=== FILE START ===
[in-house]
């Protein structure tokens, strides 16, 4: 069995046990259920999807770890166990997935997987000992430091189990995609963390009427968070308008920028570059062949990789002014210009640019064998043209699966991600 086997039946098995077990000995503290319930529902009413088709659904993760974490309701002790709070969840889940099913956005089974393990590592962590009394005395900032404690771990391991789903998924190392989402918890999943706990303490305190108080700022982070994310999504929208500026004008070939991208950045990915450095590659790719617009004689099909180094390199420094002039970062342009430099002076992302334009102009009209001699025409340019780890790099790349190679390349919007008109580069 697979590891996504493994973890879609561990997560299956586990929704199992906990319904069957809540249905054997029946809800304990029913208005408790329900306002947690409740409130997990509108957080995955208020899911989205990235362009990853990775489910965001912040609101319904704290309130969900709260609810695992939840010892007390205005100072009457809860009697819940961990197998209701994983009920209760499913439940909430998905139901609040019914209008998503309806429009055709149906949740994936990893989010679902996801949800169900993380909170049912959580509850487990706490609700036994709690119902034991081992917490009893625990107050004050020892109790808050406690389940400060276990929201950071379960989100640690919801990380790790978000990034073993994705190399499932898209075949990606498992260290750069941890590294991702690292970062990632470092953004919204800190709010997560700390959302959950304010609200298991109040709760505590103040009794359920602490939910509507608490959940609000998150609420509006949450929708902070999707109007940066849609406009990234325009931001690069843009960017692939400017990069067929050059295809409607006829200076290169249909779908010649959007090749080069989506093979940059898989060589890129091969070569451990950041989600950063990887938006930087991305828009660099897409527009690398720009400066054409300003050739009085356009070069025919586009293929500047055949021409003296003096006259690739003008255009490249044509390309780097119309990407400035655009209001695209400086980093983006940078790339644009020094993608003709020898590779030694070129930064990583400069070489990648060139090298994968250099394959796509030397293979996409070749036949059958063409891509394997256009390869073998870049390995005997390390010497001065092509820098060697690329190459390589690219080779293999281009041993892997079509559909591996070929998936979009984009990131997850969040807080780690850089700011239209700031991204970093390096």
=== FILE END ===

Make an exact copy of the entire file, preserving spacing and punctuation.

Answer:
[in-house]
């Protein structure tokens, strides 16, 4: 069995046990259920999807770890166990997935997987000992430091189990995609963390009427968070308008920028570059062949990789002014210009640019064998043209699966991600 086997039946098995077990000995503290319930529902009413088709659904993760974490309701002790709070969840889940099913956005089974393990590592962590009394005395900032404690771990391991789903998924190392989402918890999943706990303490305190108080700022982070994310999504929208500026004008070939991208950045990915450095590659790719617009004689099909180094390199420094002039970062342009430099002076992302334009102009009209001699025409340019780890790099790349190679390349919007008109580069 697979590891996504493994973890879609561990997560299956586990929704199992906990319904069957809540249905054997029946809800304990029913208005408790329900306002947690409740409130997990509108957080995955208020899911989205990235362009990853990775489910965001912040609101319904704290309130969900709260609810695992939840010892007390205005100072009457809860009697819940961990197998209701994983009920209760499913439940909430998905139901609040019914209008998503309806429009055709149906949740994936990893989010679902996801949800169900993380909170049912959580509850487990706490609700036994709690119902034991081992917490009893625990107050004050020892109790808050406690389940400060276990929201950071379960989100640690919801990380790790978000990034073993994705190399499932898209075949990606498992260290750069941890590294991702690292970062990632470092953004919204800190709010997560700390959302959950304010609200298991109040709760505590103040009794359920602490939910509507608490959940609000998150609420509006949450929708902070999707109007940066849609406009990234325009931001690069843009960017692939400017990069067929050059295809409607006829200076290169249909779908010649959007090749080069989506093979940059898989060589890129091969070569451990950041989600950063990887938006930087991305828009660099897409527009690398720009400066054409300003050739009085356009070069025919586009293929500047055949021409003296003096006259690739003008255009490249044509390309780097119309990407400035655009209001695209400086980093983006940078790339644009020094993608003709020898590779030694070129930064990583400069070489990648060139090298994968250099394959796509030397293979996409070749036949059958063409891509394997256009390869073998870049390995005997390390010497001065092509820098060697690329190459390589690219080779293999281009041993892997079509559909591996070929998936979009984009990131997850969040807080780690850089700011239209700031991204970093390096």